“Uh, sir, you’re holding the graph upside down.” “Oh! Well, then it’s even simpler!”

      Robin, alas, tends to be much more certain about his phenomena.

      • eigenman

        the phenomena he’s carefully constructed a theory around

        the theory he’s carefully constructed phenomena around? 🙂

      • psych

        Way to demonstrate contempt without contributing anything to the conversation.

  • http://www.doctorideas.blogspot.com Ammon

    A good set of questions — this touches on a few of my biggest objections to the way that evolutionary psychology is used in popular culture (I’d say by evolutionary psychologists too, but that’s a claim that requires more defense):

    Let’s assume for the sake of argument that in fact both the sexual practices and domestic/marriage anxiety that these authors ascribe to modern women describes a significant set of contemporary American women. Certainly this behavior will prove to be an expression of an underlying set of biological characteristics which haven’t changed (on a genotypic level at least) much from the Neolithic age.

    Ok, so what? To say anything important about that, we’d have to (minimally) also compare that to women (hopefully both contemporary and past) who don’t express these behaviors — how does this same biology express itself through very different behaviors? Why should we assume that sexual difference is the most appropriate difference to appeal to — that is, are these behaviors really rooted in the biological differences between men and women? And we’d also have to see when (and why) they stop — as you point out here, the supposed transition to agriculture — lots of things about human culture are changing. Assuming it’s true that women’s sexual behavior changes (hard to show) their attitudes towards domestic relations (even harder, probably impossible, to show) changes *along with that shift,* then there will probably be a lot of different reasons for a different set of behaviors to be selected for, some of which will reinforce one another and some of which will contradict one another. Why should I assume that a woman’s desire to balance her innate desire to have sex with a stud with her need for a nebbish stable provider for her offspring is the most explanitorily basic? And why should I assume that that same need for balance is behind changes in the way contemporary women express their sexual and domestic behaviors?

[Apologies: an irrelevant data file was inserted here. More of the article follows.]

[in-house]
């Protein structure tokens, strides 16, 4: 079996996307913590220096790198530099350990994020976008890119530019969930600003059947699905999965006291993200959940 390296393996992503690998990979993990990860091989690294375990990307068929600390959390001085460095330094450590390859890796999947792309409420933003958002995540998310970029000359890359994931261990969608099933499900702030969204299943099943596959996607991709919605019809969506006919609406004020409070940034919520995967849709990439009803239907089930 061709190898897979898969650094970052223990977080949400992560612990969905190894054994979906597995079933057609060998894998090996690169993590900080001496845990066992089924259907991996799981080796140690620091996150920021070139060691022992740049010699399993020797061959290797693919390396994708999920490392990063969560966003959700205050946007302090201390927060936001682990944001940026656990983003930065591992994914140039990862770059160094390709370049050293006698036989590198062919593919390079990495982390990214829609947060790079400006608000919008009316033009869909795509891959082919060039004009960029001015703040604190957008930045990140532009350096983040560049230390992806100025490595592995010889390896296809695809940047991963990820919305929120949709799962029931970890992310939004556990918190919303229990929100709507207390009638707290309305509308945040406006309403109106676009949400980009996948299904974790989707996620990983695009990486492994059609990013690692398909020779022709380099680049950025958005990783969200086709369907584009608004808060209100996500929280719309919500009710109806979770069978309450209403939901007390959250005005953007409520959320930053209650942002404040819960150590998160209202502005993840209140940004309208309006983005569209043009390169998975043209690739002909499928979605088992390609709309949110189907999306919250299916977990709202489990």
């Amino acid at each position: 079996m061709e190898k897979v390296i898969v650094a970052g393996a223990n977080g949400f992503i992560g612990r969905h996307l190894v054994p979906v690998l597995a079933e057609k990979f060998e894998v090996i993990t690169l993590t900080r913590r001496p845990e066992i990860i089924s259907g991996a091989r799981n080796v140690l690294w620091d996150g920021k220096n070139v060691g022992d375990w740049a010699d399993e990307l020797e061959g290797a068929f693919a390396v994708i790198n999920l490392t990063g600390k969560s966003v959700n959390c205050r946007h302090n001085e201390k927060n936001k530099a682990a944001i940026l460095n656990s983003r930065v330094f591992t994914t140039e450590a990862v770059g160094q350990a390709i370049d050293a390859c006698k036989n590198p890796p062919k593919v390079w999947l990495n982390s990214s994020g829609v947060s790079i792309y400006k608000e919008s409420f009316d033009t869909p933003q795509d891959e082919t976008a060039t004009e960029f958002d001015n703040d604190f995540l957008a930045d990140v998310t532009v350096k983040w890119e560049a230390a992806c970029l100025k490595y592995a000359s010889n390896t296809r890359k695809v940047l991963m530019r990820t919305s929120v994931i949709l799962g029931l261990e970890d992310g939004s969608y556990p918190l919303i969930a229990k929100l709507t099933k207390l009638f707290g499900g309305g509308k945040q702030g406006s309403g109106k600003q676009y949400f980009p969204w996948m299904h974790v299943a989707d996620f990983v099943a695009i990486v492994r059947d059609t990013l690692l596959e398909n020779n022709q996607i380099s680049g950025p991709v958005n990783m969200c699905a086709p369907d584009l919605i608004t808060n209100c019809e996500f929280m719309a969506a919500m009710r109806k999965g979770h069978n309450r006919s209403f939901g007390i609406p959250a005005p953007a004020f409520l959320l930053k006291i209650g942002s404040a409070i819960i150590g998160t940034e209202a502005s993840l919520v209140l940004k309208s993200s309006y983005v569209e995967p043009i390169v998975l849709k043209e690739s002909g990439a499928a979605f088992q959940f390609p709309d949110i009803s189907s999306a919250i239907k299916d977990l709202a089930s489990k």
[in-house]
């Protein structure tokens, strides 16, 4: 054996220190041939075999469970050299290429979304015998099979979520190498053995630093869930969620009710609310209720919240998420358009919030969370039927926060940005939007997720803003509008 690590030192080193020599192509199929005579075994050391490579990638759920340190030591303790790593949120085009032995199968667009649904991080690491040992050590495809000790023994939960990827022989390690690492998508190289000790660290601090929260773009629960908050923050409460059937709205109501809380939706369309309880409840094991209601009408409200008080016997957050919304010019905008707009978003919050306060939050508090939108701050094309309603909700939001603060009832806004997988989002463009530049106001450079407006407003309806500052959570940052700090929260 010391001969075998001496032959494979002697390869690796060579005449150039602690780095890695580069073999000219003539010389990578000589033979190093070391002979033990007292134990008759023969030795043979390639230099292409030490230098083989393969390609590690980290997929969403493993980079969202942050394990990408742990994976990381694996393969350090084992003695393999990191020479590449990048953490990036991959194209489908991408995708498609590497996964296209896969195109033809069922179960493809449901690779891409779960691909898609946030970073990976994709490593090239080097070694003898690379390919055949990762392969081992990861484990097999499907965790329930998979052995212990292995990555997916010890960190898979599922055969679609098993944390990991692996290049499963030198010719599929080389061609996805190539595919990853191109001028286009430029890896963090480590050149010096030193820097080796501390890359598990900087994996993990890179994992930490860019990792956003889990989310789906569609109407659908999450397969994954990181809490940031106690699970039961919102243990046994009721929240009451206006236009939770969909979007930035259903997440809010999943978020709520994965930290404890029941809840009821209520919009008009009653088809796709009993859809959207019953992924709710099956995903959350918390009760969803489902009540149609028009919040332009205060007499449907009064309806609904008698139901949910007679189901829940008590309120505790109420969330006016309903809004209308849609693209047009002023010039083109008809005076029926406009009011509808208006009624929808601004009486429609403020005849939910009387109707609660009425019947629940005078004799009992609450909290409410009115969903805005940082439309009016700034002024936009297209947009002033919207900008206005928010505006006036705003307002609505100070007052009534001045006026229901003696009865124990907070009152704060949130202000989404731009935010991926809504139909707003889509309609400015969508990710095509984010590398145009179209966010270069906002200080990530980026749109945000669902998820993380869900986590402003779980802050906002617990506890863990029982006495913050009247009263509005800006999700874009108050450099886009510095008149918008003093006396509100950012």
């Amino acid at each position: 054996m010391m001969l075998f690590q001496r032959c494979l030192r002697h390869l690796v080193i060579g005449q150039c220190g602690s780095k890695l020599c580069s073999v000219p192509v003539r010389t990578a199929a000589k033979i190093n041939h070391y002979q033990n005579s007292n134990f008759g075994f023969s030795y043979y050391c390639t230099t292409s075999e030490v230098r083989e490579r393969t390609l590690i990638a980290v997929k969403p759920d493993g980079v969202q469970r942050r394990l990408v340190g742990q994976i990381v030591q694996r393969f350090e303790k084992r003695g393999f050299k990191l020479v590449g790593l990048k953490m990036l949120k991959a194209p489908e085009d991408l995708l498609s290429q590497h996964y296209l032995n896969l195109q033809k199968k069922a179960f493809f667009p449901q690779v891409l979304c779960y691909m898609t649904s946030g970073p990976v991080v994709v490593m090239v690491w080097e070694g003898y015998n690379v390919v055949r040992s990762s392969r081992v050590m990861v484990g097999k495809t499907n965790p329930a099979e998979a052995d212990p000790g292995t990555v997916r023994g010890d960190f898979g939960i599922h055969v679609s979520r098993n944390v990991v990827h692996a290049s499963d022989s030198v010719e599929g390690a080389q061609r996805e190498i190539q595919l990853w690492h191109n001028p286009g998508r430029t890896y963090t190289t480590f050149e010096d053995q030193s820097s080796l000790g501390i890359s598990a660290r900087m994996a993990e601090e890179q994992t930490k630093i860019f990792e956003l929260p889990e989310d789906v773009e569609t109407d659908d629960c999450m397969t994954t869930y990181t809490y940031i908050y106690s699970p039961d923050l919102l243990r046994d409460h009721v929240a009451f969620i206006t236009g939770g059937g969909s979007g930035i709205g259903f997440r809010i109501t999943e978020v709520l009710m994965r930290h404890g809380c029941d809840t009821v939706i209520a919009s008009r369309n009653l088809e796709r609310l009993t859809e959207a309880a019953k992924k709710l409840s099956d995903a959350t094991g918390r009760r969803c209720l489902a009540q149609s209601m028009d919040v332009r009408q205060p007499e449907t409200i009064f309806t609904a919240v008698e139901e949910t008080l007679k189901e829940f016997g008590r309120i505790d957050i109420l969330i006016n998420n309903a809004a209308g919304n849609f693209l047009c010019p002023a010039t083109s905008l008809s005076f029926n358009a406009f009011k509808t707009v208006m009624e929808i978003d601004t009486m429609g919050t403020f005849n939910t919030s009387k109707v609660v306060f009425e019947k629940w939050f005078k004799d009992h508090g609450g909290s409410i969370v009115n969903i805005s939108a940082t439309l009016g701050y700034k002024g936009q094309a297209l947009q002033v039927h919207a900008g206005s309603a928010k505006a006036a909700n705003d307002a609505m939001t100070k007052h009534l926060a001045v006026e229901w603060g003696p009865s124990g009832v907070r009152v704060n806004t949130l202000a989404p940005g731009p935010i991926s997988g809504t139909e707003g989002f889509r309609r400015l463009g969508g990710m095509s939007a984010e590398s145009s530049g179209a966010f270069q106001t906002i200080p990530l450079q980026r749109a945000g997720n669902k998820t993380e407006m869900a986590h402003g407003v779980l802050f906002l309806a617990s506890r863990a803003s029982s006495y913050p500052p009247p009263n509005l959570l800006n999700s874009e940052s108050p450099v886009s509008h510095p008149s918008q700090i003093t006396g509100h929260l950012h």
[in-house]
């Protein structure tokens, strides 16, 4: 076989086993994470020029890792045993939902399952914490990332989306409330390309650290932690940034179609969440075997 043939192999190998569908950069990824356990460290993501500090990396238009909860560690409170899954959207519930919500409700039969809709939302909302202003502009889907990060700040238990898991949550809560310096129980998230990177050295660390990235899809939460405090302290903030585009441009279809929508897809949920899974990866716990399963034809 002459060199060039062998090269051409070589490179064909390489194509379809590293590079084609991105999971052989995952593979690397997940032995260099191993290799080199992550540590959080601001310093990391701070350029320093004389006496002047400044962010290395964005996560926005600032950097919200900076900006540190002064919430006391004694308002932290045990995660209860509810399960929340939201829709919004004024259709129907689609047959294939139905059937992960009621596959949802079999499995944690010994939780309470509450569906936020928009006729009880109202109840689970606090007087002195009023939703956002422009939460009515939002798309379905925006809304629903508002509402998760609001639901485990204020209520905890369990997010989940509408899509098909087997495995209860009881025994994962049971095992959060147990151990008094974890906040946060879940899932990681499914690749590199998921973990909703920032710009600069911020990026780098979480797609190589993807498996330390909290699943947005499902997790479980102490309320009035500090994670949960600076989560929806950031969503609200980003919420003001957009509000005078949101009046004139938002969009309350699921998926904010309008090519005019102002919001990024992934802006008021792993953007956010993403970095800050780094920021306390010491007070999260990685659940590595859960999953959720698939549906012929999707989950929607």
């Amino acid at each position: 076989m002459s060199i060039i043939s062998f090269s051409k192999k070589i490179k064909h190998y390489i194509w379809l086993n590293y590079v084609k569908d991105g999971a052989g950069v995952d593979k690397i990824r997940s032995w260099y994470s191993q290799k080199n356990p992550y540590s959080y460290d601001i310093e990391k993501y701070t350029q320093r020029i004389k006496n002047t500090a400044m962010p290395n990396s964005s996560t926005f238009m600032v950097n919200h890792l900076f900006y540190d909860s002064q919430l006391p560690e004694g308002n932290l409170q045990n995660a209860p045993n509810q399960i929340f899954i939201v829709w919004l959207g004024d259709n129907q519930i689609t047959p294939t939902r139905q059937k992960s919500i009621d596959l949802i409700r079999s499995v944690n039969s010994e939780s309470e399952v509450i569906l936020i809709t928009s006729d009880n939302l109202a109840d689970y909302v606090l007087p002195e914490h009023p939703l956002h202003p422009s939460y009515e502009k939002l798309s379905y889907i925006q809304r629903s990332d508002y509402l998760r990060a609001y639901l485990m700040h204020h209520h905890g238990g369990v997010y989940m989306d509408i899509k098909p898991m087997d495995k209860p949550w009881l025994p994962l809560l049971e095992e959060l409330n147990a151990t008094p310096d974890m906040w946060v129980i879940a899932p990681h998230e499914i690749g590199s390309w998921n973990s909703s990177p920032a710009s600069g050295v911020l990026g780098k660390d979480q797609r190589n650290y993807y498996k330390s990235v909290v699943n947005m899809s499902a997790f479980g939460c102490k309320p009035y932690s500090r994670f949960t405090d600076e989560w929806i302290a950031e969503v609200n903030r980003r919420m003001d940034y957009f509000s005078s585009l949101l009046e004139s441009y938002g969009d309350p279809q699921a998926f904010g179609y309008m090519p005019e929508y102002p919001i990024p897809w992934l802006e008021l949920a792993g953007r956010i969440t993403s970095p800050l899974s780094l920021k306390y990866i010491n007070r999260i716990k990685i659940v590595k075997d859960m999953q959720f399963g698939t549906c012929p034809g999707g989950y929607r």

In other words, why is our contemporary sexual age the new Neolithic rather than the new something else — 18th century perhaps? Presumably, it’s because the authors want to make some point about the import of contemporary women’s behavior. Their points are themselves situated in the culture they are describing, and to be perfectly candid I’m pretty sure the main import of both of their arguments is to reinforce patriarchal power relationships. Patriarchy, a set of social practices that enforce (or reinforce) male power, leaves much more of a trace in the archaeological record than does individual sexual choices and attitudes. And here, the evidence points to a shift that post-dates agriculture and that continues today despite major shifts and changes. Unsurprisingly, each of the authors (from very different perspectives) attacks the shifts in attitudes that threaten patriarchal culture.

    Maybe we can call the phenomenon of people writing about the naturalness of patriarchy “The New Iron Age”

  • http://feministx.blogspot.com feministx.blogspot.com

    After thousands of years of forced monogamy, why do women express this desire for mate swtiching and not settling? It’s interesting that thousands of years did not breed this instinct out of them. The desire not to settle must have been present and nurtured during the earlier phases of civilization. While history would have us believe that lifelong monogamous marriage defined sexual behavior in the past, it seems more likely that married people had so many affairs that it equated with the kind of partner switching that we observe today.